Generalist can benefit from learning to leverage technology as the economic engine of progress and professional advancement. Just over a year ago, Mark Zuckerberg hypothesized that AI would soon be able to see, hear, and understand language and information better than humans within the next ten years. Whether or not Zuckerberg’s projected time frame is correct, he makes a compelling point. As we increasingly move toward working in a society where computers automate specific tedious manual tasks and technology does the heavy-lifting work that used to require specialization, the demand for resourceful, multi-skilled generalists will increase.

For instance, using a standard querying language (SQL) program, a big data analytical tool, members of Facebook’s Product Specialist team can leverage their inter-disciplinary insights to influence and monitor the quality and security of different Facebook products that serve billions of platform users around the world. It does not necessarily require a specialist trained in computer science or data science to interpret this kind of information impacting Facebook, as an example. The key decision makers and business strategy teams will need to leverage interdisciplinary insights to make sense of the big data. So, more important than having one, specialized skill-set, many industries seem to increasingly value those who can learn new skills and apply insights to solve complex problems in different ways. The business of innovation does not rely on employees who think the same, trained in the same disciplines as specialists only.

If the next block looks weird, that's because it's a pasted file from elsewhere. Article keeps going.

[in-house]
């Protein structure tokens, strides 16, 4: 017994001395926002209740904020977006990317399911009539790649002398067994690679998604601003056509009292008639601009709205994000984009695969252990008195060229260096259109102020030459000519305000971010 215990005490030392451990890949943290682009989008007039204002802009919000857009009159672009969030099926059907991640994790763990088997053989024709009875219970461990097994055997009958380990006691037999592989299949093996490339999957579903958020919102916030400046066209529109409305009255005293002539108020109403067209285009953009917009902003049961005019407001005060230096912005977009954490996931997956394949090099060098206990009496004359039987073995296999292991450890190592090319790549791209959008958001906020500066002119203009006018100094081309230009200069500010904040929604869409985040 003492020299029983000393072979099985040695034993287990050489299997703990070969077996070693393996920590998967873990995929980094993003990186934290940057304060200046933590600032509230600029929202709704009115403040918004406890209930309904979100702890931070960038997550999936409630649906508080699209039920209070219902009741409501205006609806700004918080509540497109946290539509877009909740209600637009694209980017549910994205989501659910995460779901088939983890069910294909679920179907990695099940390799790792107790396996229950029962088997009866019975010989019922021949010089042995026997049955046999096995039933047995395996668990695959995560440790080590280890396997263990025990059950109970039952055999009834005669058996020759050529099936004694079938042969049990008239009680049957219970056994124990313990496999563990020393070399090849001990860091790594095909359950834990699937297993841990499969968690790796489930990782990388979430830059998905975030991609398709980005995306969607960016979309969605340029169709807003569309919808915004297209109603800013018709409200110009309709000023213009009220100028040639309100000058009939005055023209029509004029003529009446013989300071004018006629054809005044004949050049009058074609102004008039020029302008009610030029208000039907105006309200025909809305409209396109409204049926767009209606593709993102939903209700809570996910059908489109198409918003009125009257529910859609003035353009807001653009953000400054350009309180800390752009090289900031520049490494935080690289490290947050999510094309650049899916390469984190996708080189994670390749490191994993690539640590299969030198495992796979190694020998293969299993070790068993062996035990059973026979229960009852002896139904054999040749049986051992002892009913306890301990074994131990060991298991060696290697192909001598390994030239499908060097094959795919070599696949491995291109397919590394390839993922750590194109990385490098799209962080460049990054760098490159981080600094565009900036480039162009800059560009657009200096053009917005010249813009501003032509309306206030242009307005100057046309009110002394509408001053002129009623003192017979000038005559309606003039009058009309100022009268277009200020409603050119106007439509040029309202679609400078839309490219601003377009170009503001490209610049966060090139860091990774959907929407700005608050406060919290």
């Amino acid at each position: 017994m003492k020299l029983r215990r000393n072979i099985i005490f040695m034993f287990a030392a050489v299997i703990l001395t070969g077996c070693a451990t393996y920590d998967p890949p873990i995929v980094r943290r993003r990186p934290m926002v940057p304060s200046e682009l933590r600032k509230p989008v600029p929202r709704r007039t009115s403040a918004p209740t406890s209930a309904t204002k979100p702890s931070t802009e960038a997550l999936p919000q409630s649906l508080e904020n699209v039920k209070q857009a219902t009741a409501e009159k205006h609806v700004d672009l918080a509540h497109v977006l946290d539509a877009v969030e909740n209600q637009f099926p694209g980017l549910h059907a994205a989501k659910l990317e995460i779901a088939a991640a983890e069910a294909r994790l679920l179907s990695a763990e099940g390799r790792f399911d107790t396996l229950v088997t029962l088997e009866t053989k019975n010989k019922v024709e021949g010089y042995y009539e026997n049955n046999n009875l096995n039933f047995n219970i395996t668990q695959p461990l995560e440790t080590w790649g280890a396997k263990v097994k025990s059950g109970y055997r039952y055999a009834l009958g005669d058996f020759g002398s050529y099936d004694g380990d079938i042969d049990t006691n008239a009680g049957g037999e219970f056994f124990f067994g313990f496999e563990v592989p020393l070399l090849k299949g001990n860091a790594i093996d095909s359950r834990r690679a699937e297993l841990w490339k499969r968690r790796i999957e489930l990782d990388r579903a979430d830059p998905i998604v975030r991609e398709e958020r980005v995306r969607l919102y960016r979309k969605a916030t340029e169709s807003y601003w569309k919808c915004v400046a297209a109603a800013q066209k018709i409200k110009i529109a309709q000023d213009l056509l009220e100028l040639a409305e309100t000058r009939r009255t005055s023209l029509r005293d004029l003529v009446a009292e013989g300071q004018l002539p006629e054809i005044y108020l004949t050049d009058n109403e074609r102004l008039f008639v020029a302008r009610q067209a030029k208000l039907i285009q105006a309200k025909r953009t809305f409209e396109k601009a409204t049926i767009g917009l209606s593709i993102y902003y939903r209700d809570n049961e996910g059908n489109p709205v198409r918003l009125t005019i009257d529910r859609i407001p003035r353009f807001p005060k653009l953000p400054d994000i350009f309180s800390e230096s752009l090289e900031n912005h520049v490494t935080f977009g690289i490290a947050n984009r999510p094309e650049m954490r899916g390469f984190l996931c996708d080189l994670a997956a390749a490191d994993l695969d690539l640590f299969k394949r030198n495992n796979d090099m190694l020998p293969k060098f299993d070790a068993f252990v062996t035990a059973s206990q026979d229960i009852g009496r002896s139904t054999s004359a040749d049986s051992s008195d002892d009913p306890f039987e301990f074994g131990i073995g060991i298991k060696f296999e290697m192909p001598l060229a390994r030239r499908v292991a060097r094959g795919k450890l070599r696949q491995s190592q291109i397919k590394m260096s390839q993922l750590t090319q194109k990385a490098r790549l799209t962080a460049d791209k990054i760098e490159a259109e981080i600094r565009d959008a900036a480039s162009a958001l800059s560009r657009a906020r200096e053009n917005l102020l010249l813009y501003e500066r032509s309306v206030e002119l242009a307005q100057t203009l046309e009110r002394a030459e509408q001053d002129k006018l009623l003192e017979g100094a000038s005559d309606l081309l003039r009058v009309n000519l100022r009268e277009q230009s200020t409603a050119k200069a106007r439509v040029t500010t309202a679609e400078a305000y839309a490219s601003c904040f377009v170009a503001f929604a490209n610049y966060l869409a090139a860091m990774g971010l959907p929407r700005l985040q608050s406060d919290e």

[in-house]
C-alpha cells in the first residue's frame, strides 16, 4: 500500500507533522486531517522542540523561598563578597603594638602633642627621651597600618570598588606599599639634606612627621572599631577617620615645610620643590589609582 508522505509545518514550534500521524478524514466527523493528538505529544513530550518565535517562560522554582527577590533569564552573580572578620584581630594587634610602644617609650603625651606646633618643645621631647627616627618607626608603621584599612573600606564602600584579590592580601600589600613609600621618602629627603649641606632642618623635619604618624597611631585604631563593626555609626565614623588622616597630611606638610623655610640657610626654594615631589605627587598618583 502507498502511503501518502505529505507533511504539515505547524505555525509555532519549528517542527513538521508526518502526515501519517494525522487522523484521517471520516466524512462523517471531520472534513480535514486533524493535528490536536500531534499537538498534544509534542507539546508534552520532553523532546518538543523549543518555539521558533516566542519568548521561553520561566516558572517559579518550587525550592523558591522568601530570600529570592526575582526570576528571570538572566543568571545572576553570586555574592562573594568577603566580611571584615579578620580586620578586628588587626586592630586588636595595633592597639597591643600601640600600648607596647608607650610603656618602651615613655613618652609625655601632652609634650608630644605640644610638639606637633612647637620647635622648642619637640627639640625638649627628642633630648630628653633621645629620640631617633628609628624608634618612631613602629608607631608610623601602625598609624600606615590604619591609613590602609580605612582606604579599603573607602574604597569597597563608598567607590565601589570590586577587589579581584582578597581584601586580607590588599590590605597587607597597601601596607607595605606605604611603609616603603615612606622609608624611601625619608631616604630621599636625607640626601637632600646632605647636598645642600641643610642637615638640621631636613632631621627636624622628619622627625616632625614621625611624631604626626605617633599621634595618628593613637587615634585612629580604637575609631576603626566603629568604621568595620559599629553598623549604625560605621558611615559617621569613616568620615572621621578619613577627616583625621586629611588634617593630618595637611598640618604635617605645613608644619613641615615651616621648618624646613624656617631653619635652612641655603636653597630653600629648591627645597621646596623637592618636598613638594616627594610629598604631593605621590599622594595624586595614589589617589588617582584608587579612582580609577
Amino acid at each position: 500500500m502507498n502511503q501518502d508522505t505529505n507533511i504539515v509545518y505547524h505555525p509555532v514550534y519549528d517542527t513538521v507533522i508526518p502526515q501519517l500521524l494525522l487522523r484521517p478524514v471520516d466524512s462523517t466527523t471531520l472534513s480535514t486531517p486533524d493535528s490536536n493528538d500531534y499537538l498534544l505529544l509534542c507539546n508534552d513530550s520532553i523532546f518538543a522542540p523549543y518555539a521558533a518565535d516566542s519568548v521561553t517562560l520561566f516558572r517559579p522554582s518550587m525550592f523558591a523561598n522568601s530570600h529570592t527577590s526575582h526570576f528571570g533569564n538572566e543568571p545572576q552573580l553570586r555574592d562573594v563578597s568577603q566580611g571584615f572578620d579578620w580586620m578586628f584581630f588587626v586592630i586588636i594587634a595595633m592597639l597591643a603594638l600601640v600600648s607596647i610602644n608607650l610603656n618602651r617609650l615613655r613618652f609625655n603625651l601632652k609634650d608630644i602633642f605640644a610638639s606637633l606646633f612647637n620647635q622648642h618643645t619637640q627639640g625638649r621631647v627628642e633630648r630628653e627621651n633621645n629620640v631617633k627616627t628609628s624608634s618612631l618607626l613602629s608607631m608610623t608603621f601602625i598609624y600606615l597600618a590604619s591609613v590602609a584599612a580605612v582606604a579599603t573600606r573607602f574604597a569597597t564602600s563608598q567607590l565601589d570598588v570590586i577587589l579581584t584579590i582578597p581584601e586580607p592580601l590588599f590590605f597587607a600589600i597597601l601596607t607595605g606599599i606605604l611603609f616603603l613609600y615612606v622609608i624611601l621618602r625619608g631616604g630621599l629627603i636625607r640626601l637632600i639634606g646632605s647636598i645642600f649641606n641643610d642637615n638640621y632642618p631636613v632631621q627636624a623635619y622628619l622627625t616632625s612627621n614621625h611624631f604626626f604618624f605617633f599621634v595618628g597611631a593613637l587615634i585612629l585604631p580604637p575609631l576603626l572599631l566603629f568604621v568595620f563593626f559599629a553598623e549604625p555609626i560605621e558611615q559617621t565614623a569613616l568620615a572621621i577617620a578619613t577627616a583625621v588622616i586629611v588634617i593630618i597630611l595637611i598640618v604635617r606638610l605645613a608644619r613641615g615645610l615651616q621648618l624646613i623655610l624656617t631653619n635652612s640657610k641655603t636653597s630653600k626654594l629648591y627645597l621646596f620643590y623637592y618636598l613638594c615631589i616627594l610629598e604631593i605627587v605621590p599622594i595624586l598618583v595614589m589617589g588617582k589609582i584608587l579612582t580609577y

Although Zuckerberg’s words might encourage the skilled-techies with a broad knowledge base, his views might discourage others who want to ride the wave of technological progress and innovation but do not know where or how to develop the technical skills necessary to be technically proficient generalists.